International naval forces will never be able to completely secure the vast area of ocean where Somali pirates are hijacking ships off East Africa, the commander of the EU Naval Force's counter-piracy efforts said Tuesday.
In the latest attack, pirates captured the Greek-flagged tanker Maran Centaurus on Sunday while it was carrying 275,000 metric tons of crude oil, the ship's owners said. That is equivalent to about 2 million barrels of oil worth roughly $150 million, said Ben Cahill, head of the Petroleum Risk Manager service at PFC Energy.
The naval commander said the Maran Centaurus was traveling east of an area that the EU Naval Force advises tankers to steer clear of, so that it wouldn't necessarily have expected to have been attacked. The Associated Press earlier incorrectly quoted Rear Adm. Peter Hudson's comments to mean that the ship was traveling outside a recommended maritime corridor.
"The news of a few days ago of a 300,000-ton tanker being seized is illustrative of the problems in protecting and policing an area of the world's oceans that amounts to an area of about 1 million square miles," said Hudson, the commander of the EU Naval Force's counter-piracy operations.
Hudson also said the fact that pirates are now attacking ships as far as 1,000 miles (1,600 kilometers) off the Somali coast presents a large challenge and that the EU force will never fully secure such a large area. The EU Naval Force's strategy in the smaller Gulf of Aden is to lengthen the amount of time it takes pirates to get on board so that a warship or helicopter can be dispatched to the scene.
"The difficulties in an area as large as it is in the Indian Ocean with the short number of assets that we have is that ... the pirate can keep going and keep going and keep going until it's successful in getting on board, because there's nothing there to stop it," he said.
Hudson said oil tankers like the Maran Centaurus can be tempting targets.
"She's a big ol' girl, almost a quarter million tons. They're not speedy, they sit low in the water ... so a determined pirate like this one can be successful," Hudson said in Kenya during an extended trip to East Africa.
As pirate activity has increased off East Africa, some ships have begun carrying armed guards. The EU Naval Force said Tuesday that a Spanish fishing vessel with a private security team on board fired warning shots at pirates during an attack Sunday, fending off the hijack attempt.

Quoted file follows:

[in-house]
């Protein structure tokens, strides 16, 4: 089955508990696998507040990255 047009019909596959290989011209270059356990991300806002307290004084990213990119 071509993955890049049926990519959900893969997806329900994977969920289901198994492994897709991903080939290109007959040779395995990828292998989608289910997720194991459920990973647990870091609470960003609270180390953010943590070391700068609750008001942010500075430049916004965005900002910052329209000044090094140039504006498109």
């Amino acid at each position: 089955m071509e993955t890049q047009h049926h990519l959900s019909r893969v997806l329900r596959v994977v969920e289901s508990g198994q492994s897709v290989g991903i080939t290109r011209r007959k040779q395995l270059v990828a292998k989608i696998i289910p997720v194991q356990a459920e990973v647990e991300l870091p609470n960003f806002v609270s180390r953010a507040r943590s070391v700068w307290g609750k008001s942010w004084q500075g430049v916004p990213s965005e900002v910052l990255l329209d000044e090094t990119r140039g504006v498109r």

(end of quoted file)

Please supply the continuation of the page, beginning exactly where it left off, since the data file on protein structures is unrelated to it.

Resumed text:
However, fuel tankers like the Maran Centaurus do not have armed security because of how flammable the cargo is, a determination Hudson said he agrees with.
"At the moment the consensus is, and I think quite rightly, let's be very wary before we bring military groups, armed guards, civilian guards onto fuel tankers full of fuel and gas," he said.
Bigger tankers like the Maran Centaurus are too large to use the Suez Canal and must sail south around Africa to Europe or the U.S., said Samuel Ciszuk, an analyst for IHS Global Insight. But if attacks increase, those tankers will have to steer clear of a large part of the northwest Indian Ocean and southwest Arabian Sea, adding days to the trip.
The operating costs will then rise, not only for fuel and wages for the crew but insurance premiums, Ciszuk said.
Somalia's lawless 1,880-mile coastline has become a pirate haven. The impoverished Horn of Africa nation has not had a functioning government for a generation and the weak U.N.-backed administration is too busy fighting an Islamist insurgency to go after pirates. Pirates now hold about a dozen vessels hostage and more than 200 crew members.
The Maran Centaurus is only the second oil tanker captured by Somali pirates. The Saudi-owned Sirius Star was hijacked a year ago, leading to heightened international efforts to fight piracy off the Horn of Africa. That hijacking ended with a $3 million ransom payment. The ship held 2 million barrels of oil valued at about $100 million and was released last January.